On February 25, 2016, the Financial Accounting Standards Board (FASB) issued Accounting Standards Update (ASU) 2016-02, Leases (Topic 842), which will significantly alter the manner in which both lessees and lessors account for leases. This ASU is an amendment of the Accounting Standards Codification (ASC) Topic 840, Leases, and supersedes ASC 840.
This ASU will require organizations to recognize lease assets and lease liabilities (whether financing or operating leases) on the balance sheet, and to disclose key information about leasing arrangements. The purpose and intent of this pronouncement is to increase transparency and comparability among organizations and improve financial reporting.
Background: Capital Leases vs. Operating Leases
Under previous standards in U.S. generally accepted accounting principles (GAAP), there were two types of leases: capital leases and operating leases. Capital leases were reflected on the balance sheet, with the underlying asset being capitalized and a corresponding lease liability. The theory behind this is that a capital lease is essentially a method of financing the acquisition of an asset. There are bright-line tests under the previous standards for determining whether a lease is a capital lease. Under the previous GAAP standard, if a lease is not classified as a capital lease, it is considered an operating lease. Unlike a capital lease, an operating lease is not accounted for on the balance sheet, but rather, on the income statement. While there were still requirements for organizations to disclose the terms of operating lease commitments, the FASB felt that this did not give a complete representation of an entity’s true obligation as it relates to the leases. Much of the language in this blog is taken directly from ASU 2016-02 / Topic 842.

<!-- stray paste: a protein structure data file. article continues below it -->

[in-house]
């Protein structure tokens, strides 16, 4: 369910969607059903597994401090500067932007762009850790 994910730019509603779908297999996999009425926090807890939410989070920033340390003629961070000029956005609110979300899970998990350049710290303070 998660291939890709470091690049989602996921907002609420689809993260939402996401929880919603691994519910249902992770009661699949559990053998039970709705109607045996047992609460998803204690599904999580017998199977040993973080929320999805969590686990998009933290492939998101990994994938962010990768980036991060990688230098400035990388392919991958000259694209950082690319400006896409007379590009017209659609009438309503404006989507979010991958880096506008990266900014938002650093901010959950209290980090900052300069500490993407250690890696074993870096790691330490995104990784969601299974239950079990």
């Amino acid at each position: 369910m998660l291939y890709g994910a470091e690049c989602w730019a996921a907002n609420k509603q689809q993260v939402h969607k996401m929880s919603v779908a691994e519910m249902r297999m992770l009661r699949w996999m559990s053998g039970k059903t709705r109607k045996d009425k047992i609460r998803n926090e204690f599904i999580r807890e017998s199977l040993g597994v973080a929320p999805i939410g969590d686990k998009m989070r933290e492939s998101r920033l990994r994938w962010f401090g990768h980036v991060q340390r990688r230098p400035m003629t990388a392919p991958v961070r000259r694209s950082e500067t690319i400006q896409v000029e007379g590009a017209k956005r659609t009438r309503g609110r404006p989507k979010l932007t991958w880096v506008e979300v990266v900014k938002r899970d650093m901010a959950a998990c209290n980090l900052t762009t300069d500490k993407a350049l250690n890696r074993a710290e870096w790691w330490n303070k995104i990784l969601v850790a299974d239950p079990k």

The new standard maintains a similar bifurcation between finance leases (formerly capital leases) and operating leases. However, the obligation associated with operating leases is now required to be recorded as a liability, with a corresponding “right-of-use” asset. The logic and theory behind this change is that all leases create an asset and a liability for the lessee in accordance with FASB Concepts Statement No. 6, Elements of Financial Statements, and therefore, recognition of those lease assets and liabilities represents an improvement over previous GAAP.
Further, the liability should include payments to be made in optional periods (e.g., an option to extend the lease) only if the lessee is reasonably certain to exercise the option to extend the lease, or not to exercise an option to terminate the lease. The lessee should exclude most variable lease payments (e.g., utilities, maintenance, etc.) from the calculation of the lease liability.
A lessee is permitted to exclude leases that have a term of 12 months or less from the new standard by making an accounting policy election. In such cases, lease expense is recognized generally on a straight-line basis over the term of the lease.
Lessee Requirements for Finance Leases
- Record a right-of-use asset and a lease liability, measured at the present value of the lease payments
- Recognize interest expense associated with the lease liability separately from amortization of the right-of-use asset in the income statement
- Classify repayments of the principal portion of the lease liability in financing activities in the statement of cash flows, and payments of interest on the lease liability and any variable payments in the operating activities in the statement of cash flows
Lessee Requirements for Operating Leases
- Record a right-of-use asset and a lease liability, initially measured at the present value of the lease payments